Few would deny that drones are cool. They have a wide range of uses, ranging from leisure to industry and everything in between. Whether it’s using aerial photos of your home as a selling point, monitoring endangered wildlife, gaining access to complex and dangerous areas for search and rescue, drones are becoming ubiquitous and extremely useful.
The utility of drones extends to the construction industry, and their use has exploded in recent years, by 239% in 2018 and with similar trends since then. Aerial images obtained from drones offer great perspective, and their data-gathering skills have made them an indispensable tool in the construction and promotion of new buildings.
Mapping And Surveying
Large construction projects rely on important topographic maps, which drones can perform very efficiently and quickly. Vast acres of land can be surveyed in just 20-30 minutes, saving up to twenty times the cost of conventional topographic mapping.
You can spot costly design flaws that are inconsistent with the surveyed terrain. Traditional topographic maps are expensive and time-consuming to create, so they rarely update after the project starts. With just one hour per week, drones can display real-time progress information for managers and contractors on site.
Due to their aerial perspective and the distance they can travel, drones can reduce their time viewing and assessing a site’s topography. It enables project managers to better manage the project by reducing costs and errors with accurate and timely information. Sticking to construction budgets can often be a significant challenge on construction projects, and drones can help by assessing feasibility and assisting with planning.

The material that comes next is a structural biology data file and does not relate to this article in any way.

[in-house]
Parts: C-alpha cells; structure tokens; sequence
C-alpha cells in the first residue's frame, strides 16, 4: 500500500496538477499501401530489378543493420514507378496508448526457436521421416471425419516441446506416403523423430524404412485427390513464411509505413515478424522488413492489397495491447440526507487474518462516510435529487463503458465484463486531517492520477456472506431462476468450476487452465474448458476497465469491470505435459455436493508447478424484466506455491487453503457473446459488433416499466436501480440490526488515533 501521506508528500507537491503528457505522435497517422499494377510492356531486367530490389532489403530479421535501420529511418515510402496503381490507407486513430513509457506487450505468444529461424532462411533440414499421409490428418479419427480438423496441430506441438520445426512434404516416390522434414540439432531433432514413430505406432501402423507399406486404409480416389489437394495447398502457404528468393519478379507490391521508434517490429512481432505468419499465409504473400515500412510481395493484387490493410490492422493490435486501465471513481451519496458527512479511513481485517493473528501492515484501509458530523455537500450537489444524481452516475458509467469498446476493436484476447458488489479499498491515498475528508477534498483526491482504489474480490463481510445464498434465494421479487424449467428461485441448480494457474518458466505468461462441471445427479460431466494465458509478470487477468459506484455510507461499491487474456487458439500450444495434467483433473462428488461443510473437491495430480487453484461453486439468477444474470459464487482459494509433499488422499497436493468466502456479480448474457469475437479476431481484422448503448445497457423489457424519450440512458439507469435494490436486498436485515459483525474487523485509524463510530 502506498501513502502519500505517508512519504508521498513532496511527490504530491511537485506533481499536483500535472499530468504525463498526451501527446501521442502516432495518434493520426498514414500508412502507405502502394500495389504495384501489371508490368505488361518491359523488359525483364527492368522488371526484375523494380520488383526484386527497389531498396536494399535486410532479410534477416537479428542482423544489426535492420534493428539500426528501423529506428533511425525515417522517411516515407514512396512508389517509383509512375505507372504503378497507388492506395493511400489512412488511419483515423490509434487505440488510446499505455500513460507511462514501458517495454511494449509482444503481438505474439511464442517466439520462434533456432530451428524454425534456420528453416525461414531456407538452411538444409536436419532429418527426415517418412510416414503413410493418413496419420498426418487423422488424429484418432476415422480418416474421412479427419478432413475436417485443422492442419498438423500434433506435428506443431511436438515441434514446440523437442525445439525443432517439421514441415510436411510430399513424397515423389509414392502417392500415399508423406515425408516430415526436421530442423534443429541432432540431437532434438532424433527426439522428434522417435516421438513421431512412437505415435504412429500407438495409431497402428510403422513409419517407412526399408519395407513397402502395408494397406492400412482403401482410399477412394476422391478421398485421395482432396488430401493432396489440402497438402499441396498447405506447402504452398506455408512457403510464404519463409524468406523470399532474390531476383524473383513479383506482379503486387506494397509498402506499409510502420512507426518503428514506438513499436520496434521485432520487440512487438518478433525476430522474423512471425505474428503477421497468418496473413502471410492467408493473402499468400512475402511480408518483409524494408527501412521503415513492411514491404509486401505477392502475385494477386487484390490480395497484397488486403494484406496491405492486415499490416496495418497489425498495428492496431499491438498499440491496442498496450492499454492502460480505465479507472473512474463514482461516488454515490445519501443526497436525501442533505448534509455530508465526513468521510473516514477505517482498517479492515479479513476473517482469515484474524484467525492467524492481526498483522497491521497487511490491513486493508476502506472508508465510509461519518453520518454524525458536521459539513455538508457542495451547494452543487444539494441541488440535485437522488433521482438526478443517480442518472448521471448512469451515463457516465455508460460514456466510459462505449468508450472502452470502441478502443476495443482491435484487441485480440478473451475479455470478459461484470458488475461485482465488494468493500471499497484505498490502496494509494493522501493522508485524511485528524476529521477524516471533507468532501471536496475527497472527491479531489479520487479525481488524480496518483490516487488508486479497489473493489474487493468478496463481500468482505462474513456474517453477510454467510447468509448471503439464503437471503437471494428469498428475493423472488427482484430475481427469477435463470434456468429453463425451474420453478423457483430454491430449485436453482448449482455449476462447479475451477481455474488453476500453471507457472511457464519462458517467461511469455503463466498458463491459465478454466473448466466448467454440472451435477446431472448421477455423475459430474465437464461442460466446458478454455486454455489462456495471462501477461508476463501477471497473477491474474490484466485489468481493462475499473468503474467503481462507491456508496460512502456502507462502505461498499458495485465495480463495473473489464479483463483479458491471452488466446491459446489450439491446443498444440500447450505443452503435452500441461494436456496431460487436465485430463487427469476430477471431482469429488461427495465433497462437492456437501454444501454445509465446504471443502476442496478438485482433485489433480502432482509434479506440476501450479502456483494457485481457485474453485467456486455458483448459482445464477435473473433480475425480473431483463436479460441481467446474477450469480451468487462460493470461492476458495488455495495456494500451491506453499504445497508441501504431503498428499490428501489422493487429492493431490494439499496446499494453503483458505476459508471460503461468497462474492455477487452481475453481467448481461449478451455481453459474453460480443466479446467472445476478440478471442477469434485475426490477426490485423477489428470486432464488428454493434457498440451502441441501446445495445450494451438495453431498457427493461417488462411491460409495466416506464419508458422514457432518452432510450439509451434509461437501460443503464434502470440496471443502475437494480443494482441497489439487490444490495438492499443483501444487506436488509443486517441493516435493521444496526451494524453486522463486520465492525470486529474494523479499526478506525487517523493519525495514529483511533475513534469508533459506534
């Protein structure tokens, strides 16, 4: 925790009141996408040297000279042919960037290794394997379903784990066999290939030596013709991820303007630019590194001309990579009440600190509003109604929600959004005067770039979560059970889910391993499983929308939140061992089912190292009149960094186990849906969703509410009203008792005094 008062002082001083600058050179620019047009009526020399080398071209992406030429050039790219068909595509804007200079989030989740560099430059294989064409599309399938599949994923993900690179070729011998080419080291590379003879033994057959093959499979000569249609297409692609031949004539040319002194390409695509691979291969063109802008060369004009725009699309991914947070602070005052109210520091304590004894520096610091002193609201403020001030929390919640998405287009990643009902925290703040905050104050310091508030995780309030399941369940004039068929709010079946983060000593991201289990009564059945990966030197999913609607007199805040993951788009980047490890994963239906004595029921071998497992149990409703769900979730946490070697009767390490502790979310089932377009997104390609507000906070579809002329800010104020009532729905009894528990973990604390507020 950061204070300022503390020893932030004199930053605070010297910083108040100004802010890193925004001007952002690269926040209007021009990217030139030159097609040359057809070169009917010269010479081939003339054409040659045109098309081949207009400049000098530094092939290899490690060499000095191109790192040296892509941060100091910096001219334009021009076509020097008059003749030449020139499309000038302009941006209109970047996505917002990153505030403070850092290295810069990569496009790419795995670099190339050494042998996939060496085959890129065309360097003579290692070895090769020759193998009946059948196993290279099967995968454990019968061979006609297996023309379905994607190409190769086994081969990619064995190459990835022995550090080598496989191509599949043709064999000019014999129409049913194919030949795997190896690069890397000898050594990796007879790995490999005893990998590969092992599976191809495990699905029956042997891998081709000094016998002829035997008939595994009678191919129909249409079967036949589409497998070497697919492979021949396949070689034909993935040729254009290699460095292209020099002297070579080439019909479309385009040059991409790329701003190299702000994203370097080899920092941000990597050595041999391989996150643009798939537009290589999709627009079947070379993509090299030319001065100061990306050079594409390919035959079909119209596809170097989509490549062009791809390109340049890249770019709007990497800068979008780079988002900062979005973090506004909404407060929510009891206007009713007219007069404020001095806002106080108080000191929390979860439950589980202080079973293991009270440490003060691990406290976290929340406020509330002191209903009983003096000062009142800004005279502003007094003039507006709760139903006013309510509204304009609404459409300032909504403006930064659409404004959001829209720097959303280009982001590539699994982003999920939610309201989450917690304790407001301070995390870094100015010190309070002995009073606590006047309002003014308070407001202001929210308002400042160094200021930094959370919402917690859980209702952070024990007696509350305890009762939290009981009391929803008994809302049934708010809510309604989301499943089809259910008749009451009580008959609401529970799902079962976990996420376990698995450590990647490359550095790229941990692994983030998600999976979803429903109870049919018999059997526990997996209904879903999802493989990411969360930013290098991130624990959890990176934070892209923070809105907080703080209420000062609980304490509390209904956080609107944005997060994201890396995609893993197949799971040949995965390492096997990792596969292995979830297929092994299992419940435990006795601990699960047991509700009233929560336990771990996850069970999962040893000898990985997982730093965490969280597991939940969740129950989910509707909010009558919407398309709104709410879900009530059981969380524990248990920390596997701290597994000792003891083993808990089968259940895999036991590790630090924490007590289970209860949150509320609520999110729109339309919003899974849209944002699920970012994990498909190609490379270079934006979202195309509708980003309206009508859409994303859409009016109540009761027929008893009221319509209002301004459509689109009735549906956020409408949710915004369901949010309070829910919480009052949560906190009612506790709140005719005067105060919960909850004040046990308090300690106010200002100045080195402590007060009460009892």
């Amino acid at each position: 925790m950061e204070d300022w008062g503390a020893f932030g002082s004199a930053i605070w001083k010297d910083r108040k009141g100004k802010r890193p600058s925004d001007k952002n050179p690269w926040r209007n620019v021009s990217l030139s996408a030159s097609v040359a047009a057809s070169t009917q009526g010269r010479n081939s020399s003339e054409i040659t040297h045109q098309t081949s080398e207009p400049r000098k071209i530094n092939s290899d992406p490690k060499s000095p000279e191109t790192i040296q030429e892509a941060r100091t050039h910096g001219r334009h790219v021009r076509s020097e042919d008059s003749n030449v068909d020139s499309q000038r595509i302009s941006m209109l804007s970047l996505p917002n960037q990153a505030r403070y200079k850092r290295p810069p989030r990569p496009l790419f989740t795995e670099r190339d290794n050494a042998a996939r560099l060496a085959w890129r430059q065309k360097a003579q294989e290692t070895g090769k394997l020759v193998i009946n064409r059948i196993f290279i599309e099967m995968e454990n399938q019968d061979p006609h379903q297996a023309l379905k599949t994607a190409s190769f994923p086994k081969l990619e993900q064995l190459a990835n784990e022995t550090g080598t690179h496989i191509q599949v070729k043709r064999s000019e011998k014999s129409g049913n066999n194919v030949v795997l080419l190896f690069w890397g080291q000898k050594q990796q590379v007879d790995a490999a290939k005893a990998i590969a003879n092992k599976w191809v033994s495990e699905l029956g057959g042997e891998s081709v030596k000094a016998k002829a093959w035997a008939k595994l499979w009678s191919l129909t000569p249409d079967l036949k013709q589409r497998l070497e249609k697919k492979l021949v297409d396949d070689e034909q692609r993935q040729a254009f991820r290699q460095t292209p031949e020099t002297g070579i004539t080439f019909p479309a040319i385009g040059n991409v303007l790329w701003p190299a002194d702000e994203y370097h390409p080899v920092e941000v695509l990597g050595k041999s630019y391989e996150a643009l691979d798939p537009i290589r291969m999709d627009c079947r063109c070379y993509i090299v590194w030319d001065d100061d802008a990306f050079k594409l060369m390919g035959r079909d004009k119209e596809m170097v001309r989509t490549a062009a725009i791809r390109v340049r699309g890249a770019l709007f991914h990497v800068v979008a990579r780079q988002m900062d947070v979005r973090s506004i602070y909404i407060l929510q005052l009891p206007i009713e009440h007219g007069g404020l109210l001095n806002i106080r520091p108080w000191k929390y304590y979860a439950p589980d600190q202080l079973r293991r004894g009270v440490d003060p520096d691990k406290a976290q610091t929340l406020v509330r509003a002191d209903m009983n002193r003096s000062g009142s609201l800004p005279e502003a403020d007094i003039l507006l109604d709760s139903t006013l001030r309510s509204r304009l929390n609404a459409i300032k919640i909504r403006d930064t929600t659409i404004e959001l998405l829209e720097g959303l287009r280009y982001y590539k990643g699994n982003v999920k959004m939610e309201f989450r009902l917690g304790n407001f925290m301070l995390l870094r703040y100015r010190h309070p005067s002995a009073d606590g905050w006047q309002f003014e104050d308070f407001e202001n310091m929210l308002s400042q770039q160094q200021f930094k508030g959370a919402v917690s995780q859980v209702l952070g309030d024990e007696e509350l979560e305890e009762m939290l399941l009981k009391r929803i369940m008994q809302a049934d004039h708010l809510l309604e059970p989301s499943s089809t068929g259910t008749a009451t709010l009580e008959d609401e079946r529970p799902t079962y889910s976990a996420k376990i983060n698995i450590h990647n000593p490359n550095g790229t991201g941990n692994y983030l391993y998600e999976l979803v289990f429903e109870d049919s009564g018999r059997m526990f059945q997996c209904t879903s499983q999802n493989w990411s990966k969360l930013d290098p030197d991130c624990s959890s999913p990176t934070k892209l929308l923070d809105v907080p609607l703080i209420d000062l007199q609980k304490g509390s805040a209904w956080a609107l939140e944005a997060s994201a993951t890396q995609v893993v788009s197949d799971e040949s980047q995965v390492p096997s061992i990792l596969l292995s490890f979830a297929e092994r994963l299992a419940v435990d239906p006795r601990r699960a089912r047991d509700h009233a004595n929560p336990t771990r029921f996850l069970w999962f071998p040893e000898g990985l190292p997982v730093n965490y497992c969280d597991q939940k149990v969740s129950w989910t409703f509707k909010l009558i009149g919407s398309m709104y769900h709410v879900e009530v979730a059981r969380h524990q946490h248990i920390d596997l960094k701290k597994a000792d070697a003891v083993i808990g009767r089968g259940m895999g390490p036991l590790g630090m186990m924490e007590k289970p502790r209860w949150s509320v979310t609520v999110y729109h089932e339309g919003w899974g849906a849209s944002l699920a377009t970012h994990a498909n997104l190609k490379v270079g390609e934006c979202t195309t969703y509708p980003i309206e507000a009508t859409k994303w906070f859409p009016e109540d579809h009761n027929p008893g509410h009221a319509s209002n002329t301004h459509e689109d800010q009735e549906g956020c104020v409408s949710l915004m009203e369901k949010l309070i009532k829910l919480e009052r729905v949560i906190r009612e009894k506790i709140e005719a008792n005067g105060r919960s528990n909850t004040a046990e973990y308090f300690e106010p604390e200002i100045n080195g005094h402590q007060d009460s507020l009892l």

Notably, the high-resolution images captured by drones can be used by sophisticated software to digitally assemble maps and create 3D models for analysis. Which gives valuable insight into potential challenges in the pre-construction phase and saves time and money later on the line.
Large construction sites have a large amount of equipment on-site. And keeping track of everything found can be a daunting task for any site manager. However, with a quick overview of a drone. You can quickly assess where the device is and where it belongs next. Drones can also help reduce overspending, expansion fees, or rental fees by identifying on-site devices that are no longer needed and need to return to remove from the site.
In the event of device failures or malfunctions, as is often the case on construction sites, drones can help transmit images of problems to the affected personnel remotely.
It to expecting that drones can work in conjunction with autonomous vehicles. As technology continues to evolve and evolve and the use of drones on construction sites increases.
Update Reports And Follow-Up
Customers often want to keep informeingto progress, and drones are a great way to do that. With high-resolution images. Clients can see the progress of each phase of the project from different angles. Which is especially useful for clients far away or even overseas. It gives clients and investors security and helps keep the project on track.
Drones also help create a trail of documentation and data that can use later if needed to resolve legal issues.
Millions of pounds of construction equipment are stolen from construction sites each year, only 25% recover. The loss of expensive equipment can result in significant setbacks and slow down work when attempting a replacement. Drones can help monitor site security and ensure that only authorized personnel use or take the equipment with them.
With traditional site video surveillance, the cameras are static and can only cover a small percentage of the site. However, drones can fly and cover a lot more ground, perhaps even as a more significant deterrent.
Safety on construction sites is always the top priority on well-organized construction sites. There are strict health and safety laws and codes that to follow. Accidents can cause injury or loss of life. Lower morale, hinder progress and become costly due to legal and health costs. About 39% of fatalities to cause by falls.
Drones can equip with cameras, GPS, thermal and infrared sensors, and they can capture vital images and data needed for construction projects. This information informs site managers, workers, investors, and customers to make tasks more efficient and secure.
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